Hearing the speech for the third time, Peters found himself understanding a few words, and had a hard time keeping a straight face. The elder Grallt was upbraiding them all in solemn rolling periods for vicious personalities, perverted habits, and lack of personal hygiene. When Donollo ran down, Dreelig ‘translated’ a speech nearly identical to that he’d given the officers, except a little longer.
At its end, Chief Joshua saluted again, and this time Dreelig returned it. “Please allow your people to disperse in small groups,” he said in a mild voice. “Not more than ten, I mean eight, per group would be best. We have four and eight persons, ah, twelve people available as guides and translators.”
“Aye,” Joshua said again. “What’s the schedule, sir?”
Peters was sure he and Todd were the only humans who recognized Dreelig’s expression as amused exasperation. “You have arrived near the end of our working day, so there is no schedule for the next few hours,” the Grallt said. “Food and drink are available; your guides will show you. Other than that, you should accustom yourselves to your quarters and perhaps rest a bit.” He looked directly at the chief, who flinched. “Where are Peters and Todd? I require their assistance.”
Joshua didn’t answer directly, just turned and addressed the group: “Peters, Todd, front and center.” When Peters and Todd made their way through the group, Joshua jerked a thumb at Dreelig. “Your boss wants you.”
“Aye, Chief,” said Peters agreeably, then to Dreelig, “Yes, Mr. Ambassador?”
“Peters, you have the conversion timepiece. How long will it be until beginning of the first ande?”
Peters brought out the handheld, pressed buttons. “Just about nine and a half hours, Mr. Ambassador.”
“Thank you. Chief Joshua, you will have about nine hours to rest and accustom yourselves to your quarters. I and the others will return to escort you to, ah, breakfast, and we will begin issuing your safety equipment.”
“Clear, sir,” said Joshua with a nod.
“You will all be curious, but you should not wander about unescorted until you have kathir suits and have become accustomed to the ship,” Dreelig advised. “There are many hazards.”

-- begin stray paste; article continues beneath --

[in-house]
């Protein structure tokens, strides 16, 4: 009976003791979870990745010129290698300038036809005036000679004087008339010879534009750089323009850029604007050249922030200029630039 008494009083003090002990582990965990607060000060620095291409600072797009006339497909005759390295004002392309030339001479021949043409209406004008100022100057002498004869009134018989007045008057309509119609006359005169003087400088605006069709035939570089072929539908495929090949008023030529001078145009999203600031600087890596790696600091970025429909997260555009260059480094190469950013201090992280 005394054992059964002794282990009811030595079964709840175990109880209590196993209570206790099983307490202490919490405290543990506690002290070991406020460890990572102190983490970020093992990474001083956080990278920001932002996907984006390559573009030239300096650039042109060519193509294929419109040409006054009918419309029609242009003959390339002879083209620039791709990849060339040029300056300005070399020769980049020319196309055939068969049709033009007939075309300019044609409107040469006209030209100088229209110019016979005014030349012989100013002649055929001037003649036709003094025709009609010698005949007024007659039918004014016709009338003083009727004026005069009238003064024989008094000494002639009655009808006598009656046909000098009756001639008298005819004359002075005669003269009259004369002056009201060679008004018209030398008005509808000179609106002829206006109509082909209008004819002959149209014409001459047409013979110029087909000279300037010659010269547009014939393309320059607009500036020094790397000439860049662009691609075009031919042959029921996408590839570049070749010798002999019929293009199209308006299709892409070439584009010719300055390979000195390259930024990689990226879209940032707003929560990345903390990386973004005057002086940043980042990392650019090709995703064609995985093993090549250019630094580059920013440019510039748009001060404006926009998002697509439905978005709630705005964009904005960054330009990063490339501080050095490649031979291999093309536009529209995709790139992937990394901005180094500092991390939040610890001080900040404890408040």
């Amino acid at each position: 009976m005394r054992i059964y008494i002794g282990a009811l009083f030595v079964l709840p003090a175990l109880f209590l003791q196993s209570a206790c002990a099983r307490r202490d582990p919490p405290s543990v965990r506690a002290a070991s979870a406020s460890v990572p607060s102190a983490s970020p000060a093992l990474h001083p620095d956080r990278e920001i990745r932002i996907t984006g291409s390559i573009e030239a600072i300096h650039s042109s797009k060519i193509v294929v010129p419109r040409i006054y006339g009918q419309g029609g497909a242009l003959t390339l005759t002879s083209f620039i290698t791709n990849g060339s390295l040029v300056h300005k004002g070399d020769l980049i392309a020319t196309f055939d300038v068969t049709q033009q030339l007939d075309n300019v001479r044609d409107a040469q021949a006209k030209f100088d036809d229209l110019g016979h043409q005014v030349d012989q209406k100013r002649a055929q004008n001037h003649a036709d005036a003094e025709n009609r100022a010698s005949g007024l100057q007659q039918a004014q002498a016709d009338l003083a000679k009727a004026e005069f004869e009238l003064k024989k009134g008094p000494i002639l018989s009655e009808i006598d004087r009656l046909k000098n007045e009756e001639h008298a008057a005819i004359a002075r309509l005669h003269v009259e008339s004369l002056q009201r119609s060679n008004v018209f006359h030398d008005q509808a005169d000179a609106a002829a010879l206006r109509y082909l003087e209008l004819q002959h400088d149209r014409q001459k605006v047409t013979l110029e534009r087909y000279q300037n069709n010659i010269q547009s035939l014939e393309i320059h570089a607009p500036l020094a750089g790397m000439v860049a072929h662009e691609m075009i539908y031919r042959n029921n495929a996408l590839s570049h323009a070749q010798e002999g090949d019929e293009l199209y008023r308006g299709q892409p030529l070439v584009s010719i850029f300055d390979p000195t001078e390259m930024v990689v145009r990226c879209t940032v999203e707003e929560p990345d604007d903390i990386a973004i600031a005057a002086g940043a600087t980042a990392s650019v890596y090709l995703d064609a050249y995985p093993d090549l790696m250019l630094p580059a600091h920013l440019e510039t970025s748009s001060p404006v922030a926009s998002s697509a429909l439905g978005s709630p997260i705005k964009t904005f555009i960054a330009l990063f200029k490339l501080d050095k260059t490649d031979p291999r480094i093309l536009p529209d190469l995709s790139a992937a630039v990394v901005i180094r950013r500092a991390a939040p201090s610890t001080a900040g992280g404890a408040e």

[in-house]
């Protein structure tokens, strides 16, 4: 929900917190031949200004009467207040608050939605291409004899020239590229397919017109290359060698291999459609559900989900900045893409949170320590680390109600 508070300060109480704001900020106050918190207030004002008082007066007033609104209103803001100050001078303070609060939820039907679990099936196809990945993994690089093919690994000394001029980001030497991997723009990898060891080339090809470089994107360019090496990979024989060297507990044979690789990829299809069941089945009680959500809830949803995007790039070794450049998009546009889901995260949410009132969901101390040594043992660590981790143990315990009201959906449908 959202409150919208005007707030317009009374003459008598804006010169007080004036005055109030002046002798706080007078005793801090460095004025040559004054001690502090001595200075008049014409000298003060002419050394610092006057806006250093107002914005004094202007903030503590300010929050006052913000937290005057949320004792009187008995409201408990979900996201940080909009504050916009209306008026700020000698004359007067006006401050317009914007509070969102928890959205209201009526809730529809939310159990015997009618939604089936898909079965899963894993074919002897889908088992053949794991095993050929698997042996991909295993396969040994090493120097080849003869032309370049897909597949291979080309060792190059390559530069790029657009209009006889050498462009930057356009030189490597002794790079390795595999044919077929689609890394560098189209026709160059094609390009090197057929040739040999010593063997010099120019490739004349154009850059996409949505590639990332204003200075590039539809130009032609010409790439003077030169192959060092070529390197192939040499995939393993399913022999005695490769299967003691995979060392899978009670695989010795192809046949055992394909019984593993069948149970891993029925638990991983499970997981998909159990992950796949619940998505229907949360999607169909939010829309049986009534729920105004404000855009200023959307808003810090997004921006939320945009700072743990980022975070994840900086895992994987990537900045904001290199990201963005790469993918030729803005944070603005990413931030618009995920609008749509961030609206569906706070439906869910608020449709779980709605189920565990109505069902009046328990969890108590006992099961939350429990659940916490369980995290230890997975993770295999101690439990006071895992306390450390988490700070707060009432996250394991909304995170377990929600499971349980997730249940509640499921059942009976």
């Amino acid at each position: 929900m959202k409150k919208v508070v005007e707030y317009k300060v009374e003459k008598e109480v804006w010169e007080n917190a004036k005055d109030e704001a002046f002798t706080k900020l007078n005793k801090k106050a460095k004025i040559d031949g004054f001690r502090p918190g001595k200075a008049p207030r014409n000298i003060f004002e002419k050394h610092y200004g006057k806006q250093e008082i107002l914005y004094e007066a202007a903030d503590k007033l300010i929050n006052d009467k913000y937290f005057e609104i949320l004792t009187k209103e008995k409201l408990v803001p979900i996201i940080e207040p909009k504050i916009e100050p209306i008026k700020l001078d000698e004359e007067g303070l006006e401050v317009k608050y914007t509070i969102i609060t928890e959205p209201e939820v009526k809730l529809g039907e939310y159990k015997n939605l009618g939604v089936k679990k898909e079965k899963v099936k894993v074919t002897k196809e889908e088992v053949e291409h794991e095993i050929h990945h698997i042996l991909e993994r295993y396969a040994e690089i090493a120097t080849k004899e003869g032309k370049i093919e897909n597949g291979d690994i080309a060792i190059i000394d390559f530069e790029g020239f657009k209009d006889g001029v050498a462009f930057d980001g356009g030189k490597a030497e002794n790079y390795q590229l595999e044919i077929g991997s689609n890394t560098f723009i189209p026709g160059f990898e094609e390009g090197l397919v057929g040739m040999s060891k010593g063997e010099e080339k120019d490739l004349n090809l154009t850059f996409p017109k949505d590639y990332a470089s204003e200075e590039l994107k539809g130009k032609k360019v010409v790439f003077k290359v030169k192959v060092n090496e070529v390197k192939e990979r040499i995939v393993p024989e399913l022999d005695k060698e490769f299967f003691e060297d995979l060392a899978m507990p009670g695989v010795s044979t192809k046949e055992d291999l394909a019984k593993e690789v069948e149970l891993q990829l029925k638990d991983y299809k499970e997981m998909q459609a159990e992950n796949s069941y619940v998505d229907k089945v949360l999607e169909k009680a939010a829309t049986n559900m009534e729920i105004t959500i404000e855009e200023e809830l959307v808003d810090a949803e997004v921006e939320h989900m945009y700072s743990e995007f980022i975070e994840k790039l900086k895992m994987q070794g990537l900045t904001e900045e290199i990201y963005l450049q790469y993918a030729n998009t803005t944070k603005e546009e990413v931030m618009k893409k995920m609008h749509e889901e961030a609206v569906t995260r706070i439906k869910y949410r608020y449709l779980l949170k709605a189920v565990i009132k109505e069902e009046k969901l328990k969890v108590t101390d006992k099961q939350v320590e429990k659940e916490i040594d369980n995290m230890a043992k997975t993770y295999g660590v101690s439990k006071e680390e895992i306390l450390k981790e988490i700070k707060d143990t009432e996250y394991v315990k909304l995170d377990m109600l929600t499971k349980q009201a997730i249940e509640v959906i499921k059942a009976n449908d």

“I understand, Mr. Ambassador,” Joshua said seriously. The ranks exchanged disappointed looks, but Peters hardened his heart. Two hundred sailors with no immediate duties were a prime example of the old adage about idle hands.
“Peters, you and Todd show the Chiefs to their quarters and where the food and drink are, then come directly back here,” Dreelig instructed sternly, lip quirking.
“Aye, Mr. Ambassador,” they chorused. Todd scanned the crowd for Warnocki, and Peters turned to Joshua. “If you’d come with me, Chief?”
* * *
“It is our custom to formally dedicate the first drink to celebration of a job well done,” Dreelig said when the glasses arrived. The enlisted men had been shown to their quarters area and left to sort out room arrangements for themselves.
“We do the same,” Todd said. “It’s called a ‘toast’.”
“Yes,” Dreelig said. “A toast to successful preparations.” He held his drink up, eye level, and waited while the sailors did the same, then drank; no clinking of glasses.
“That sure tastes good,” Peters observed. “But dinner’s gonna be better. I’m about starved.”
“And I as well,” said Dreelig. “But first, a little more business.” He peeled open a pocket, handed square envelopes to each of the sailors. “Your word is ‘bonus.’ You have done an excellent job.”
“We did our jobs,” said Todd. “But thank you.” Peters murmured agreement.
The envelopes each contained a square of ornh and a folded piece of the plastic-feeling “paper.” Peters waved the bartender over. “Now I can settle that tab,” he said with satisfaction. “It was worryin’ me some.”